Europe fo­cuses on growth, Fed to fol­low mid-terms

Tehran Times - - ECONOMY -

New eco­nomic fore­casts from the Euro­pean Com­mis­sion and ser­vices PMIs will help clar­ify the out­look for the euro zone econ­omy af­ter third-quar­ter growth dis­ap­pointed, while midterm elec­tions and a Fed­eral Re­serve meet­ing top the U.S. agenda.

The Euro­pean Union’s ex­ec­u­tive will pub­lish its quar­terly eco­nomic fore­casts on Thurs­day for the 28 EU mem­ber coun­tries - in­clud­ing Bri­tain, which is due to leave the bloc in March - and for the euro zone as a whole.

Its pro­jec­tions come af­ter Oct. 30 data showed the euro zone econ­omy grew only half as much ex­pected in the third quar­ter. The pre­lim­i­nary flash es­ti­mate of 0.2 per­cent was also half the 0.4 per­cent seen in Q2 and was the slow­est pace of growth in more than four years.

The Com­mis­sion’s eco­nomic sen­ti­ment in­dex for the euro zone mean­while dropped in Oc­to­ber for the 10th con­sec­u­tive month, and a weak flash Pur­chas­ing Man­agers’ In­dex (PMI) sur­vey sug­gested there will be lit­tle pick up in the fi­nal three months of 2018.

“If you look at the state of the euro zone econ­omy, it is slow­ing. Last year growth was above trend and now there are lots of con­cerns about trade,” said Brian Gi­u­liano, vice pres­i­dent of port­fo­lio man­age­ment for fixed in­come at Brandywine Global in Philadel­phia.

In its last fore­casts in July, the Com­mis­sion said it ex­pected the 19-coun­try euro zone to grow by 2.1 per­cent this year, slower than the 2.4 per­cent recorded in 2017, and by 2.0 per­cent in 2019. tm­

The Com­mis­sion pre­dicted then that Italy, whose gov­ern­ment is now en­gaged in a war of words with Brus­sels over a 2019 bud­get draft that breaks EU rules, would record the low­est growth rate in Europe, matched only by Bri­tain.

With Brexit less than six months away, Bri­tain will re­lease its own third-quar­ter growth es­ti­mate on Fri­day, with a 0.4 per­cent ex­pan­sion the con­sen­sus in a Reuters poll.

Ser­vices PMIs for Bri­tain and other ma­jor economies early in the week will give fur­ther clues to the growth out­look. Sim­i­lar sur­veys in re­cent days have re­vealed slow­ing fac­tory ac­tiv­ity around the world.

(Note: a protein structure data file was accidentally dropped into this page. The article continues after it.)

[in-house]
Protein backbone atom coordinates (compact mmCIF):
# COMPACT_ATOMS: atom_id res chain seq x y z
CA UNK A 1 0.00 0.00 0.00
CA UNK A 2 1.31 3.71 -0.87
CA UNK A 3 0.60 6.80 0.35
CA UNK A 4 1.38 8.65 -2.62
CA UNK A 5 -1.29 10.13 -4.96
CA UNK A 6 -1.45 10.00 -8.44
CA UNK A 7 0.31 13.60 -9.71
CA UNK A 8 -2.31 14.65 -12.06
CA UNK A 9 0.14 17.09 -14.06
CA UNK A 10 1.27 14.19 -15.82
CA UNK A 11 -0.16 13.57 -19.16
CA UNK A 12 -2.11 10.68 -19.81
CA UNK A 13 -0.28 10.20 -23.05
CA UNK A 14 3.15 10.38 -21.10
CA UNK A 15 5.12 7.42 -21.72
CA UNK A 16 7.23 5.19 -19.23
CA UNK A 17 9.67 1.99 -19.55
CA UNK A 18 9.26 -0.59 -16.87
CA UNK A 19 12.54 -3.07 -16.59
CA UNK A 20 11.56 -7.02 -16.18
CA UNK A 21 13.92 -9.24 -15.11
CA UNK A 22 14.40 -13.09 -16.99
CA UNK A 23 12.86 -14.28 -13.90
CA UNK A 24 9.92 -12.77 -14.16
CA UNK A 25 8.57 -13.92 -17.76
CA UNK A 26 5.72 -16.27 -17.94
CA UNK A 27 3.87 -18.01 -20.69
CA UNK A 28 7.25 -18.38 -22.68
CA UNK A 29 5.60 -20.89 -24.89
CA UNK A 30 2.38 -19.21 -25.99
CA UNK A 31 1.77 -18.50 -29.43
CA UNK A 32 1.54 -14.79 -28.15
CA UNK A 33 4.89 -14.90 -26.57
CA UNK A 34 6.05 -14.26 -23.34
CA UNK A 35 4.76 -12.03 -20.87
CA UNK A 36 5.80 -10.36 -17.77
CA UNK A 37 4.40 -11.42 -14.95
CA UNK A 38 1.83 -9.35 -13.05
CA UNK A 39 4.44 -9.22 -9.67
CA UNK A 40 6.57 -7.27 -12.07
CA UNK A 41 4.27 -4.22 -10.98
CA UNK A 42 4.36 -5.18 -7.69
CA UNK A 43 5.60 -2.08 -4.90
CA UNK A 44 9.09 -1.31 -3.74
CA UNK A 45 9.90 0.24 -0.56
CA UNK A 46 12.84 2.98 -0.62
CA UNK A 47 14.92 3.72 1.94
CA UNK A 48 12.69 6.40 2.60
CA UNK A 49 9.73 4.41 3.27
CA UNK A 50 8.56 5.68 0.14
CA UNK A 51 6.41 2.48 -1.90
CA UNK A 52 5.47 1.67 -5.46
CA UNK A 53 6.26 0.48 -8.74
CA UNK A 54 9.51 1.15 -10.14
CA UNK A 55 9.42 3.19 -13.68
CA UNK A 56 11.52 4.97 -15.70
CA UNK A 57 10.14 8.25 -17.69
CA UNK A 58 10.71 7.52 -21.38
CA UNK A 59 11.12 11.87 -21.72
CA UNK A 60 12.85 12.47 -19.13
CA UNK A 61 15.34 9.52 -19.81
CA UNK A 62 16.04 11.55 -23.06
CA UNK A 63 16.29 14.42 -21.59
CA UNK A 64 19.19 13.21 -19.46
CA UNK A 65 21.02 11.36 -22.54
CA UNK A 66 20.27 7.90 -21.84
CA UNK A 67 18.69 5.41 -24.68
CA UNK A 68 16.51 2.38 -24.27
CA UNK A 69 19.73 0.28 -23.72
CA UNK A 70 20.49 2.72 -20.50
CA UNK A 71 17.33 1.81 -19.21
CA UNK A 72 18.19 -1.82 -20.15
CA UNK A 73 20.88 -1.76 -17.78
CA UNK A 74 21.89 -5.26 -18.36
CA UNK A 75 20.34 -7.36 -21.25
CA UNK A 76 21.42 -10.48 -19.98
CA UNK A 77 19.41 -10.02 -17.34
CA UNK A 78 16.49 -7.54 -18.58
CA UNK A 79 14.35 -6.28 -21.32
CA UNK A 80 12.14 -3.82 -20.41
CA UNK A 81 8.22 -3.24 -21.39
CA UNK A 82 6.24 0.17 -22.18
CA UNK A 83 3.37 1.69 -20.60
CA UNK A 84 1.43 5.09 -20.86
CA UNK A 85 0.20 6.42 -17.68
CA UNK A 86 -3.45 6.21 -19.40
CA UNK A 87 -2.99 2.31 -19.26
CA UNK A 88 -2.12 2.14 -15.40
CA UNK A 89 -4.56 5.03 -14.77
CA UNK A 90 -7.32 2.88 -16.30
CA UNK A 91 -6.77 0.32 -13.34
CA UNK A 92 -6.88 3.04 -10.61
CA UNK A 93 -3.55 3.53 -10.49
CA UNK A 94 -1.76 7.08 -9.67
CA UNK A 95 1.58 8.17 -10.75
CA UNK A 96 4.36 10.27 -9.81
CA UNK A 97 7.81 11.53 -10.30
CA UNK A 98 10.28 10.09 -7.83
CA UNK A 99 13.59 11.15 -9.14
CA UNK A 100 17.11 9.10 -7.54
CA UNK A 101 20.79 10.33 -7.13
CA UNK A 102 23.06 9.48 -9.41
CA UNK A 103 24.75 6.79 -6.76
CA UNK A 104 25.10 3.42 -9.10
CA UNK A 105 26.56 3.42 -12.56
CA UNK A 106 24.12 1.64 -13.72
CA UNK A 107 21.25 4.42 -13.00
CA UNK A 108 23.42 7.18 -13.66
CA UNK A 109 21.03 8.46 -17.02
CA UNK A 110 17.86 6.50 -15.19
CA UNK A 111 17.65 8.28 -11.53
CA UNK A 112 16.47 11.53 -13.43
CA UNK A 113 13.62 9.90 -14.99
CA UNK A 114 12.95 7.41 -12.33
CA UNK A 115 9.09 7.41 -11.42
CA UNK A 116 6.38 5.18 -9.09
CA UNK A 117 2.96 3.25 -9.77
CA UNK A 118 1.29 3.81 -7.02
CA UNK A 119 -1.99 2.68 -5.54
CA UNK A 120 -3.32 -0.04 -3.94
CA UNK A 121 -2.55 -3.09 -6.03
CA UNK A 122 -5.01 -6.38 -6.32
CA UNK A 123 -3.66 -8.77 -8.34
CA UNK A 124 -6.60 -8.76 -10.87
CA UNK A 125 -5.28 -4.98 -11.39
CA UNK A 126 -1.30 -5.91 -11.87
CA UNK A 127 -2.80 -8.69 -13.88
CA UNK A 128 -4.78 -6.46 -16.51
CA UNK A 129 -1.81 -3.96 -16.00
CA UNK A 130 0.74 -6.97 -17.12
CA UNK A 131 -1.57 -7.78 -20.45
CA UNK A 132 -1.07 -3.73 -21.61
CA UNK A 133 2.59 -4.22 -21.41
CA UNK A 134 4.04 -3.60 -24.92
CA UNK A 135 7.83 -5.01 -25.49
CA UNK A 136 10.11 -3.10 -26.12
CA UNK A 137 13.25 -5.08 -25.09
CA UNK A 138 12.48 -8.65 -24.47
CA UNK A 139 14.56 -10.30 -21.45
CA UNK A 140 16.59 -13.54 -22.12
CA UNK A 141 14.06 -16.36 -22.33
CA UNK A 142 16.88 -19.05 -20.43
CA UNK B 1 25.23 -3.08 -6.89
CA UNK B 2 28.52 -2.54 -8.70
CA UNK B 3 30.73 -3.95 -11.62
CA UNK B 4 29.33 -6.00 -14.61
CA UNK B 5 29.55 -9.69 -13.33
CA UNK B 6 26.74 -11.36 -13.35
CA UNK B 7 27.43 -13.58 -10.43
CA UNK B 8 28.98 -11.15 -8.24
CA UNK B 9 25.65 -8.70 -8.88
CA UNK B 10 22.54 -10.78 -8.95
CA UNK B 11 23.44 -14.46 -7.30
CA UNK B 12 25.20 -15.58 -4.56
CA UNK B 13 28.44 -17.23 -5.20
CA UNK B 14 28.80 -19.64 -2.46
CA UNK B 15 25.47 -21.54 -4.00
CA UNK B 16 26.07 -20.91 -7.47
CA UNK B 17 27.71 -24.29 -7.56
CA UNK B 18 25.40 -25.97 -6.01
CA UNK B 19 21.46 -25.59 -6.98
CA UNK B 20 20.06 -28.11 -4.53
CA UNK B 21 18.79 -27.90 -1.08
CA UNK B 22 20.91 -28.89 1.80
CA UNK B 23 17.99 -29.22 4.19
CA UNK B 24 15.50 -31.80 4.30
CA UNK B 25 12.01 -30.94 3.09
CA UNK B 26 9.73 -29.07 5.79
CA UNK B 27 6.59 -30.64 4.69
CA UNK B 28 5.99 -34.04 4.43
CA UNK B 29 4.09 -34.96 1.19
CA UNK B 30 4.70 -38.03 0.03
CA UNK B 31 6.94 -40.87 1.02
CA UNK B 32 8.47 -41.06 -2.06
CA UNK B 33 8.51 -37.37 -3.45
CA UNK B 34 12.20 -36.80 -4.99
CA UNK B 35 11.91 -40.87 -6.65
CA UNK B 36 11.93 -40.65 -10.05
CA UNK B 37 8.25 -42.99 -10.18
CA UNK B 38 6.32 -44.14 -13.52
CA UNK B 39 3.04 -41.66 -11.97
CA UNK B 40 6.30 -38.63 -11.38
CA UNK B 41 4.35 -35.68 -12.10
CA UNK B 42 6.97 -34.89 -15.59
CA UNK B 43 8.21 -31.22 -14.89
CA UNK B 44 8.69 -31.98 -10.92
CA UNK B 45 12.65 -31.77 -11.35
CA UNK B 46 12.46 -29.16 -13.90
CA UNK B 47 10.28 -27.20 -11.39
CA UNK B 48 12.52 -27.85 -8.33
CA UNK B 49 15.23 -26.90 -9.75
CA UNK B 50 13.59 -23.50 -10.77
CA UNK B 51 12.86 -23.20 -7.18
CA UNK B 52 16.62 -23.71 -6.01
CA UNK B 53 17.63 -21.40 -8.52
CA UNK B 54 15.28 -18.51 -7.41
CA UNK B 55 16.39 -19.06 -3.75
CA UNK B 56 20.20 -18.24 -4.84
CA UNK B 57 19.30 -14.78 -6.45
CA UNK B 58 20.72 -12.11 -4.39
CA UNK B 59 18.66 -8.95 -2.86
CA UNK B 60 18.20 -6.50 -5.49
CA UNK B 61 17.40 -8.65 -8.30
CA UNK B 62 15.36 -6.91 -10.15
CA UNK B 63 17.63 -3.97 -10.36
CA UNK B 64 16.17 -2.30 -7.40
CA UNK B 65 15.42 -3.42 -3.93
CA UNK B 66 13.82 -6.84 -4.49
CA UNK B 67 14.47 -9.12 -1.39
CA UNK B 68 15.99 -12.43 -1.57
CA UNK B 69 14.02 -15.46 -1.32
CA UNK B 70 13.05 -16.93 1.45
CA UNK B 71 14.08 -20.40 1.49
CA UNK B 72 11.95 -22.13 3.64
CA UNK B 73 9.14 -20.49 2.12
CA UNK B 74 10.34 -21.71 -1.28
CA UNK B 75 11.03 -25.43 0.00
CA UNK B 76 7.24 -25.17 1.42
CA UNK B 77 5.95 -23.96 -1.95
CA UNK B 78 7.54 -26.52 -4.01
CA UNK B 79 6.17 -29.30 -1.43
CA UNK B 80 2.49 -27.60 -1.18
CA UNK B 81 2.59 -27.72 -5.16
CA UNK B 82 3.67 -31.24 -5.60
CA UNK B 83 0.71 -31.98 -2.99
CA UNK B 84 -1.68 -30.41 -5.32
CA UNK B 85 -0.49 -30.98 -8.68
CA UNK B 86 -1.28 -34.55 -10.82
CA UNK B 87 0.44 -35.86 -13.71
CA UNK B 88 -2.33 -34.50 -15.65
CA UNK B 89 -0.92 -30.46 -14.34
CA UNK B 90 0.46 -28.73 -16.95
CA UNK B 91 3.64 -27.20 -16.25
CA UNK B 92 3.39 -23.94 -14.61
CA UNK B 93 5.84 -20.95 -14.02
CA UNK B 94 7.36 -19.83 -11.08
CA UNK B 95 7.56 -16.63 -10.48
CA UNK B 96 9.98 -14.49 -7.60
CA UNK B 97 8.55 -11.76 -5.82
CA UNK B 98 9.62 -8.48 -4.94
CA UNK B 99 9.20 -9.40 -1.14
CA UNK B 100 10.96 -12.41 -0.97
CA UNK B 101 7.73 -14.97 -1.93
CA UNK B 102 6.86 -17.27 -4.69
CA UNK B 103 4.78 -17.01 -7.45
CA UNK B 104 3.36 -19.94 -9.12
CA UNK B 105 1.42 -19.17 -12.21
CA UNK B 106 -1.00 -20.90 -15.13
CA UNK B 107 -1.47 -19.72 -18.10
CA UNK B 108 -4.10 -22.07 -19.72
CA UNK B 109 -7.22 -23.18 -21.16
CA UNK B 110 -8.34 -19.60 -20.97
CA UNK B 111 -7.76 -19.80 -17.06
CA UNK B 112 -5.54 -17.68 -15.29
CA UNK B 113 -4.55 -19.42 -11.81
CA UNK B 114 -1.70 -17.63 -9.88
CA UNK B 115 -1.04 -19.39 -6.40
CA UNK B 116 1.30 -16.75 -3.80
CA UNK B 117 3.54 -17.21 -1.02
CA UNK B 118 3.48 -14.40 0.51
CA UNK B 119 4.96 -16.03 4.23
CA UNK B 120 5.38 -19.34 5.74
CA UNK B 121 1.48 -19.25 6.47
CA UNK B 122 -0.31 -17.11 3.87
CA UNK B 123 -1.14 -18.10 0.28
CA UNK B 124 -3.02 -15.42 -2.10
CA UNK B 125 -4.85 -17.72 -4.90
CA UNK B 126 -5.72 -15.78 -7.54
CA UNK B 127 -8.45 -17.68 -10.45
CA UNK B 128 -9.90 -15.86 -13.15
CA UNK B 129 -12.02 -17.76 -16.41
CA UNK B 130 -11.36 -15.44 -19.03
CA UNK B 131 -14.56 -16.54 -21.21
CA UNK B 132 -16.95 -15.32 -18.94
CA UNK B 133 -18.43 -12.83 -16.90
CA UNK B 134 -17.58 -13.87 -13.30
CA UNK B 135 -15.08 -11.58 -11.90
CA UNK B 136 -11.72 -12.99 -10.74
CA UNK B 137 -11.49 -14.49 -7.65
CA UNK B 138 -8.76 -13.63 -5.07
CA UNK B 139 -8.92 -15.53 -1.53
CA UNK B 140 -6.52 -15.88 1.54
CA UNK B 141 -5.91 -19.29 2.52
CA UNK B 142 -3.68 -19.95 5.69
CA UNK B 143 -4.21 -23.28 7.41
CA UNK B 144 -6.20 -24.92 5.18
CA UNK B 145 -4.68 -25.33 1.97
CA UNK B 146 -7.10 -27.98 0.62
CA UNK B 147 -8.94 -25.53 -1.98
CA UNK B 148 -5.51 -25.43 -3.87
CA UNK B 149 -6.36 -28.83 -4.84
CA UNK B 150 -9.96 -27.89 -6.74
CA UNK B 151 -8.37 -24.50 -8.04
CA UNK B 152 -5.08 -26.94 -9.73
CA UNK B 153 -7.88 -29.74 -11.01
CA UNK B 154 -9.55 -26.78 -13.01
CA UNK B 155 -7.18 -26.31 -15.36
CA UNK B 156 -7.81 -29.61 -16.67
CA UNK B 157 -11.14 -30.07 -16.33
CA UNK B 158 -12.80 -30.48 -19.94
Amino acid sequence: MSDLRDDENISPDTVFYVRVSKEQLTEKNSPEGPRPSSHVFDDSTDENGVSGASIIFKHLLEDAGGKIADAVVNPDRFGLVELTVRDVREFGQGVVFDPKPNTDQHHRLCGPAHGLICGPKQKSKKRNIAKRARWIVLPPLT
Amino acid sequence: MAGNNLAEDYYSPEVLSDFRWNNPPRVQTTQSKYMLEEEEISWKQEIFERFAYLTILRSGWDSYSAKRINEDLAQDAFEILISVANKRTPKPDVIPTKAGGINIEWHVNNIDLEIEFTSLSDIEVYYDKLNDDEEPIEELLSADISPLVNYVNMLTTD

In the United States, the main event is Nov. 6’s mid-term elec­tions, in which polls sug­gest the Demo­cratic Party will win con­trol of the House of Rep­re­sen­ta­tives af­ter two years of wield­ing no prac­ti­cal po­lit­i­cal power in Wash­ing­ton.

Pres­i­dent Don­ald Trump’s Re­pub­li­cans are likely to keep the Se­nate, but a hung Con­gress could ham­per his abil­ity to push through his tax and spend­ing plans.

“The loss of Con­gres­sional con­trol would make life in­creas­ingly dif­fi­cult for Pres­i­dent Trump and have ma­jor im­pli­ca­tions for pol­icy,” ING econ­o­mists said in a note.

If a dead­locked Con­gress makes it im­pos­si­ble for him to pass leg­is­la­tion, “Trump will likely fo­cus on ar­eas where ex­ec­u­tive pow­ers give him more lee­way to set the agenda, such as trade pol­icy”, they added. “With China ramp­ing up its fis­cal stim­u­lus, this hints that both sides will be ‘dig­ging in’, with lit­tle prospect of any mean­ing­ful eas­ing of ten­sions.”

The out­come of the trade dis­pute with China is the main un­cer­tainty hang­ing over the U.S. econ­omy. The two coun­tries have im­posed tar­iffs on hun­dreds of bil­lions of dol­lars of each other’s goods and Trump has threat­ened to put tar­iffs on the re­main­der of China’s $500 bil­lion-plus ex­ports to the United States if their dis­agree­ments can­not be re­solved.

“Here the out­come of the U.S. midterm elec­tions two days ahead of the Fed an­nounce­ment may also be scru­ti­nised for im­pli­ca­tions for trade talks and any con­se­quences of the out­come of the vote for the U.S. fis­cal back­drop,” In­vestec econ­o­mist Vic­to­ria Clarke wrote in a re­search note.

“From a mar­kets per­spec­tive, the Fed will also be eye­ing the wave of volatil­ity that has set in and what this means, if any­thing, for Fed tight­en­ing plans go­ing for­ward.”

In­di­ca­tions that trade ten­sions may be eas­ing pushed riskier as­sets sharply higher in fi­nan­cial mar­kets on Fri­day.

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